New sunscreen, Anthelios, offers better cancer protection

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New sunscreen, Anthelios, offers better cancer protection

A sunscreen that offers better protection from the sun's harmful rays gains FDA approval.

What happened? Beach goers and others enjoying fun in the sun will soon have a new option for blocking the sun's harmful rays.

The Food and Drug Administration (FDA) approved Anthelios SX, an over-the-counter sunscreen that offers protection from both ultraviolet A (UVA) and ultraviolet B (UVB) radiation.

Most sunscreens sold in the United States mainly block UVB rays, which helps prevent sunburn and other types of skin damage. But Anthelios offers better protection from deeper penetrating UVA rays, according to the manufacturer. This may help reduce the risk of various types of skin cancer — including melanoma and basal and squamous cell carcinomas. Better UVA protection also may reduce sun-related skin wrinkling.

Anthelios contains ecamsule, an ingredient that's been marketed as Mexoryl SX in Europe and Canada since 1993. The sunscreen is made by the cosmetics company L'Oreal. It's expected to be available as a daily moisturizing cream in select pharmacies, drugstores and doctor's offices throughout the United States in the fall. Other L'Oreal products containing the new ingredient may follow.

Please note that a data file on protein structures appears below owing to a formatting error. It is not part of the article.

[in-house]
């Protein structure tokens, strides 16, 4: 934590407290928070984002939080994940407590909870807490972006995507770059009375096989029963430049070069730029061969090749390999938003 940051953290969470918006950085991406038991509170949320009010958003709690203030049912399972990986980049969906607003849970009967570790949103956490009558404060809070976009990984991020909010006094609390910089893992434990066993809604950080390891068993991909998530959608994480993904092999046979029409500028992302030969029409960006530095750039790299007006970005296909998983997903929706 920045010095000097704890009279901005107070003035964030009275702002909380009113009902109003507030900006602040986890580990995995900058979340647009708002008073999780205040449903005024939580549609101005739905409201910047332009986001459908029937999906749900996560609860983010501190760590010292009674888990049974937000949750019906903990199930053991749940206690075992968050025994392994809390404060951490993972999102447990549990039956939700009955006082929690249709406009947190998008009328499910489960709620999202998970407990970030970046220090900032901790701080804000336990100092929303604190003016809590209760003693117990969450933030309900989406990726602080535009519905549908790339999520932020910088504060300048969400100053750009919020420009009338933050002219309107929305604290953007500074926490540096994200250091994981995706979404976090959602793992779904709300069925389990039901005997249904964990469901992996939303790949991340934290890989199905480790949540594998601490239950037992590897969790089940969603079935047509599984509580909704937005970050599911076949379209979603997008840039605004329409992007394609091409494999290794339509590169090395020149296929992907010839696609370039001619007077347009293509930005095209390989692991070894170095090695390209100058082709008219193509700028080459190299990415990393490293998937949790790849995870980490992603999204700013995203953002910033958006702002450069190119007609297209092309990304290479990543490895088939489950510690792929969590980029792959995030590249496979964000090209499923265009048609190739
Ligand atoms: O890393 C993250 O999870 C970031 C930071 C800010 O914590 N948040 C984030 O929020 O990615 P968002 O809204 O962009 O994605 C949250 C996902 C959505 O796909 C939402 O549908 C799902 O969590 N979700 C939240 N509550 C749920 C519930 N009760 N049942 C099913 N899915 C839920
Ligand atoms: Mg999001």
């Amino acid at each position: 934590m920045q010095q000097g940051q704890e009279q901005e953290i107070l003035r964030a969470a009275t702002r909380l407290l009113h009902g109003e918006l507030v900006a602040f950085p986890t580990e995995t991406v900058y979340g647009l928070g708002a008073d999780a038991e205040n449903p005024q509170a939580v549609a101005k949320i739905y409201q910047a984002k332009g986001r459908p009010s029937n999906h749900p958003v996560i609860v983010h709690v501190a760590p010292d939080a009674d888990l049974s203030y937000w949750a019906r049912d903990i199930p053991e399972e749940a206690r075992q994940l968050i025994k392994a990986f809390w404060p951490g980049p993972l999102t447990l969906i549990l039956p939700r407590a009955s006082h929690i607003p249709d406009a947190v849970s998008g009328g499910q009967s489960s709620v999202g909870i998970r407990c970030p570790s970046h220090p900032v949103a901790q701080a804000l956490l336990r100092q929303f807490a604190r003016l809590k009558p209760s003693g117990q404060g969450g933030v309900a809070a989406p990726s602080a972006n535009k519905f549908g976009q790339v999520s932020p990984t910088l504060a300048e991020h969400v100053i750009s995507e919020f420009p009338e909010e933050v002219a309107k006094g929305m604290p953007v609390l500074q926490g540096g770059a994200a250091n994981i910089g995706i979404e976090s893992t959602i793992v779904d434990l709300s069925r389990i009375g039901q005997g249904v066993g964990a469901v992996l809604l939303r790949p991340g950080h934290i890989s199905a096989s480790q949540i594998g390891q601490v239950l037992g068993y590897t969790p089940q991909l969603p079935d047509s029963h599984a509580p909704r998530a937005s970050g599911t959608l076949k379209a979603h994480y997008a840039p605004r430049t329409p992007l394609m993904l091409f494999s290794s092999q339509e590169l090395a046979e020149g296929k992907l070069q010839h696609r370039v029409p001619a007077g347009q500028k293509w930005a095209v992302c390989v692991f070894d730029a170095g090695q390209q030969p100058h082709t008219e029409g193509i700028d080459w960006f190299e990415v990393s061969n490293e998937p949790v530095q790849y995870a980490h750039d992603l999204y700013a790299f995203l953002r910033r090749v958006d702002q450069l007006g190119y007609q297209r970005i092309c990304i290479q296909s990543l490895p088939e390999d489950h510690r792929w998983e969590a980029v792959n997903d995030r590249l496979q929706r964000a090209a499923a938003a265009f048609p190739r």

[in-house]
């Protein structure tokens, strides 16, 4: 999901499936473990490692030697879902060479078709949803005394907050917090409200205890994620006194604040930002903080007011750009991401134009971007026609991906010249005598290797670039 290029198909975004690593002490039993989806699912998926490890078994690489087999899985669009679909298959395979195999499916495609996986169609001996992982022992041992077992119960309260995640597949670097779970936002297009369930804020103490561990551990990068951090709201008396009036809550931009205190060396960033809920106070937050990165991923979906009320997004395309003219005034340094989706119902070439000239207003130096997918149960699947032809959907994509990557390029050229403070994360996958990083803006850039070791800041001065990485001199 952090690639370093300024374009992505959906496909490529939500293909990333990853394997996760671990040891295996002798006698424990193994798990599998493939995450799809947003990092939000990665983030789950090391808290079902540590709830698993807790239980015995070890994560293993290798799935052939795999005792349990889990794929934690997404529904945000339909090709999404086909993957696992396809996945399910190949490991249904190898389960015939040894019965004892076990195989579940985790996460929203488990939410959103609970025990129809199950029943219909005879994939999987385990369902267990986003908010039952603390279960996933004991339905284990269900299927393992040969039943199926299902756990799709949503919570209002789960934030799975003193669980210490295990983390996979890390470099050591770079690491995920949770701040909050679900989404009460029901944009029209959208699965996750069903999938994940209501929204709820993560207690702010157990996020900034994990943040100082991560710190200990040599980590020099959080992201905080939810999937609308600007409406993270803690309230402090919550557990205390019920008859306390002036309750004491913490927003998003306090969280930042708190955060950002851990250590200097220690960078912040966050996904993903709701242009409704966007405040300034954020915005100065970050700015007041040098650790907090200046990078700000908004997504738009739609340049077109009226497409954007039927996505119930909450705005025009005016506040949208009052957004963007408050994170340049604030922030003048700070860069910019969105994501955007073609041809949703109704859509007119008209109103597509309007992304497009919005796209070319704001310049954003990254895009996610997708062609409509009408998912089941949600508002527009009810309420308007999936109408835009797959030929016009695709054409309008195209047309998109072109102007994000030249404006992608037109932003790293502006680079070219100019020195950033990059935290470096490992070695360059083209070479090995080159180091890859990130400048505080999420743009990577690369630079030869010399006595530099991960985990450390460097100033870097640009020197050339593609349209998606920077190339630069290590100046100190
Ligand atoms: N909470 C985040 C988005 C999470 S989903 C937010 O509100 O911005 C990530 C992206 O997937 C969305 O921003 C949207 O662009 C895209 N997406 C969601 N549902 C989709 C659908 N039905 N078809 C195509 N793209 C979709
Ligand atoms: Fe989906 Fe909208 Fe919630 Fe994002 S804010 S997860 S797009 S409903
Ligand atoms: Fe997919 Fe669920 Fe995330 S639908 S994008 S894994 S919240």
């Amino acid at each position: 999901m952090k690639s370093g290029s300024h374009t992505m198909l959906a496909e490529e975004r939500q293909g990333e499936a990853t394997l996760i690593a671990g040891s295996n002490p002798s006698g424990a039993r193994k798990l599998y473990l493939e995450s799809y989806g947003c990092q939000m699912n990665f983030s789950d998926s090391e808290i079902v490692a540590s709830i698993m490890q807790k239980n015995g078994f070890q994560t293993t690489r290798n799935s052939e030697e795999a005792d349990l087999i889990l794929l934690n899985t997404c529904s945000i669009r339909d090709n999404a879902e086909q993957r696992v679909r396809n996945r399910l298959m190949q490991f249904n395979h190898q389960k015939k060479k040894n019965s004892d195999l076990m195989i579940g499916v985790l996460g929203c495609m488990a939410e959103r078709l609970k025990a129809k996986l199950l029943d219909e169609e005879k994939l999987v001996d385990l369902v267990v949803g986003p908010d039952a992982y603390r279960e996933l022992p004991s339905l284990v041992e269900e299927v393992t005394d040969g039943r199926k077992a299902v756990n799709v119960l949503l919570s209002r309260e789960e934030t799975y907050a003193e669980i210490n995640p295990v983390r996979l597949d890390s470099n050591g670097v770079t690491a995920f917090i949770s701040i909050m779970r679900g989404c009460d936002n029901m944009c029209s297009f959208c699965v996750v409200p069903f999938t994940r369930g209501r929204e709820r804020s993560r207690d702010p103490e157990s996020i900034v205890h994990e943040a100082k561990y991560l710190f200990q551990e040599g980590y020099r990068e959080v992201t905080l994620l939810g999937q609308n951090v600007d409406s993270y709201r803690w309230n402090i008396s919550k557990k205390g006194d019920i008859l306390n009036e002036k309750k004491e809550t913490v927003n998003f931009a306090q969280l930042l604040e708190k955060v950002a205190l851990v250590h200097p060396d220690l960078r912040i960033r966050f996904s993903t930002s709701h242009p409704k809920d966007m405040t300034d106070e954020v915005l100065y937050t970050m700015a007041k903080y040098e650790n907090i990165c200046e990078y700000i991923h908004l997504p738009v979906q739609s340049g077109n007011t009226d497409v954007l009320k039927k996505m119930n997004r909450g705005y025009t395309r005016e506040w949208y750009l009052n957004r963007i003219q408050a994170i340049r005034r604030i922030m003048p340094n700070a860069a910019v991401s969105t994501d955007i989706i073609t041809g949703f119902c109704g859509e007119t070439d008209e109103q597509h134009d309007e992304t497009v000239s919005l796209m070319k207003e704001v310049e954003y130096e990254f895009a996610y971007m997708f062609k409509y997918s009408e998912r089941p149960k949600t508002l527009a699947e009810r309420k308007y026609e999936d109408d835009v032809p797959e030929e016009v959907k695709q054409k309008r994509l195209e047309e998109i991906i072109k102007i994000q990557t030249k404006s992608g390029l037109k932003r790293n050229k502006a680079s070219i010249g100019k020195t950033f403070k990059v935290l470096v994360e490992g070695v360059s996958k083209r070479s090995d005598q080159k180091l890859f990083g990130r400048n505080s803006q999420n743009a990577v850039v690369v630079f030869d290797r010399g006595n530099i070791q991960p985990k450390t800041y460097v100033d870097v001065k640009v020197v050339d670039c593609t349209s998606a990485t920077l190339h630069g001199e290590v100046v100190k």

What does this mean to you? Anthelios offers various advantages to traditional sunscreens. But the added protection may come at a cost. Although U.S. prices aren't yet available, similar products sold in Canada cost about twice as much as traditional sunscreens — or even more.

"The expense for this sunscreen needs to be balanced with the need for broader UVA protection," says Lawrence Gibson, M.D., a dermatologist at Mayo Clinic, Rochester, Minn. There isn't necessarily a single correct answer for everyone. "To determine whether this sunscreen is the best choice for you, weigh all the factors with your dermatologist," Dr. Gibson says.

And there's more to skin protection than sunscreen. In addition to using a broad-spectrum sunscreen with a sun protection factor of at least 15, it's important to limit your time in the sun — especially between 10 a.m. and 4 p.m., when the sun's harmful rays are strongest. When you're outdoors, wear a broad-rimmed hat and tightly woven clothing that covers your arms and legs. Avoid tanning beds and tan-accelerating products.

"No sunscreen is a substitute for avoiding the most intense sun of the day and wearing appropriate clothing," Dr. Gibson says.

Also examine your skin regularly. Report to your doctor any new skin growths or changes in existing moles or freckles.

Last Updated: 07/26/2006
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